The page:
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Peter Thiel’s “Crazy” Crypto Bet

Peter Thiel’s “Crazy” Crypto Bet

Chris Campbell

Posted May 17, 2024

Chris Campbell

Peter Thiel made billions with 11 words.

He opened his book Zero to One with them:

"What important truth do very few people agree with you on?"

Blam. That’s his secret as a contrarian investor.

That’s it.

As you know, contrarian investing is all about doing the opposite of “common sense.”

Instead of following the lemmings off a cliff, contrarian investors hunt for opportunities where everyone else is either losing their minds with pessimism or riding a delusional high of optimism.

By spotting undervalued assets…

Contrarians make a killing while everyone else scoffs.

Bitcoin in 2014: While everyone else was calling it a scam and a bubble, the smart contrarians bought in and laughed all the way to the bank.

Tesla in the early 2000s: When the crowd scoffed at the idea of electric cars, contrarians loaded up on Tesla stock, betting on Musk’s vision. Now, they're sitting on piles of cash.

Amazon in 1997: While traditional investors dismissed Amazon as "just an online bookstore," contrarians saw the potential. Today, Amazon runs the world.

Thiel is the ultimate contrarian investor, consistently betting big on ideas everyone else dismisses.

In 2004, he put $500,000 into Facebook when social media was a joke and MySpace ruled. That bet paid off bigly, establishing Facebook as a tech titan.

Thiel also co-founded Palantir amidst widespread skepticism about big data’s profitability and ethics; it’s now a key player in data analytics for governments and businesses.

His early investment in SpaceX was another contrarian move, backing private space travel when it seemed like a sci-fi fantasy—today, SpaceX dominates the space industry.

Thiel’s foresight was evident again in 2014 when he embraced Bitcoin while traditional finance laughed it off as speculative nonsense; Bitcoin is now a mainstream asset.

Thiel’s latest investment has raised a few eyebrows. Perhaps we should pay attention.

Betting Big on Betting Markets

In our Altucher’s Investment Network Facebook group (exclusive for ALN members), James wrote about Thiel’s investment in Polymarket, a decentralized betting platform.

He wrote:

A couple of interesting points:

A) The CFTC is trying to ban betting platforms.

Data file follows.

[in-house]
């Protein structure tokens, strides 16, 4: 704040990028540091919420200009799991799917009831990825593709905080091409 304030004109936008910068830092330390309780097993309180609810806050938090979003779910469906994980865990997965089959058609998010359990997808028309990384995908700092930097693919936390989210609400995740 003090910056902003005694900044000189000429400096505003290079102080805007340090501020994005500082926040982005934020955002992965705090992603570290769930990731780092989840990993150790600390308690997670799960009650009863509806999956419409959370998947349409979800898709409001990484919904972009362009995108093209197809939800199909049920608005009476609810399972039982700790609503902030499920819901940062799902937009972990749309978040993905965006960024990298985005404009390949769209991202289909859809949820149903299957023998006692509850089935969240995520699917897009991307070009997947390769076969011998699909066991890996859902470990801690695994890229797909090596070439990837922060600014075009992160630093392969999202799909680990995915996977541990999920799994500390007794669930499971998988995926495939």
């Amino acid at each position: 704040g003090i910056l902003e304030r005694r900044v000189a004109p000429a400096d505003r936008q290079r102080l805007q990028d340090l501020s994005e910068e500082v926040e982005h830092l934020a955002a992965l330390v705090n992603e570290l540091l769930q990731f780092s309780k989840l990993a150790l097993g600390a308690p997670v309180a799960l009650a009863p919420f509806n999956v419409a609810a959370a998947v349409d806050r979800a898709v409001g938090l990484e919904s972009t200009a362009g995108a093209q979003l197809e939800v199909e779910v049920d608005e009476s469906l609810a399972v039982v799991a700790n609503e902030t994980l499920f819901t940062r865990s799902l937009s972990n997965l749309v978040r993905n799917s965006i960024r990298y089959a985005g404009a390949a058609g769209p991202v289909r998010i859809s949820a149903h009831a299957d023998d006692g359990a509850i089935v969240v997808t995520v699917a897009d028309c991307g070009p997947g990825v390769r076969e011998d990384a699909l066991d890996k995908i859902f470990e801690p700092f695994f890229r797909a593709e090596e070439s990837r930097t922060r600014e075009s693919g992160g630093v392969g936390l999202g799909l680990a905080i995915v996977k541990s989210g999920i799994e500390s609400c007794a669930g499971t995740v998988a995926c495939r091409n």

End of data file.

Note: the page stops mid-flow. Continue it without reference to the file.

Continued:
B) It’s almost like a moral ban on betting in general. Even though most stock trading and particularly options trading is VERY MUCH like betting. (e.g. I’m going to bet on MSFT earnings by buying short-term options right before earnings day - that is a bet rather than an “investment”).

C) Polymarket is backed by Polygon tokens. Worth looking into that.

D) I’ve been fascinated by election betting since 2020 when I had on the PredictIt CEO and they even asked me to do a column for them.

On PredictIt some people apparently make over $100k a year even though each individual bet is limited to about $1000.

E) I admire the contrarian style of betting on something that is potentially going to be declared illegal.

It almost makes me think he does that on purpose because he analyzes 1) it’s decentralized too hard to make it illegal and 2) once it is clear it can’t be made illegal (also since it's global) the valuation will go way up.

Brass tacks…

Thiel’s Polymarket investment is another masterclass in contrarian thinking.

He’s betting on the inevitable clash between outdated regulations and unstoppable technological progress.

When the dust settles, Thiel will likely be on top, as usual.

And although you’re likely not going to be able to invest in Polymarket (anytime soon, at least)...

Let’s use a similar play as another example.

Ethereum: A Contrarian Bet?

Let’s look at what’s going on.

The general sentiment is that the SEC won't approve an Ethereum ETF this year, which has already led to negative sentiment, depressing Ethereum’s current price.

On Polymarket, we see a dismal 10% chance of an Ethereum ETF approval by the end of the month.

ETH chart


There’s reason to believe the market might be undervaluing the odds. (More on Monday.)

But speculation aside:

The asymmetry comes from the fact that while the probabilities of the most favorable scenarios (ETF approval or favorable regulatory classification) is lower…

The impact on ETH’s price to the upside in those cases would be dramatic.

Conversely, the likelihood of adverse scenarios (ETF denial) is higher…


The impact will be relatively minimal -- this is exactly what everyone expects. (Of course, Ethereum could plummet WAY down… but we’re talking probabilities here.)

Moreover, if we see any worst-case scenarios -- which pit the SEC against Ethereum holders -- I’m not counting out a Gamestop-style “SEC vs. the People” run. (Non-zero chance, however low.) 

I know I’m not saying anything groundbreaking here…

And I’m also NOT saying go bet the farm on Ethereum.

Just this:

Contrarian investors focus on these scenarios for the highest potential returns.


"What important truth do very few people agree with you on?"

More on the Ethereum ETF on Monday. (Hint: Ethereum’s here to stay.)

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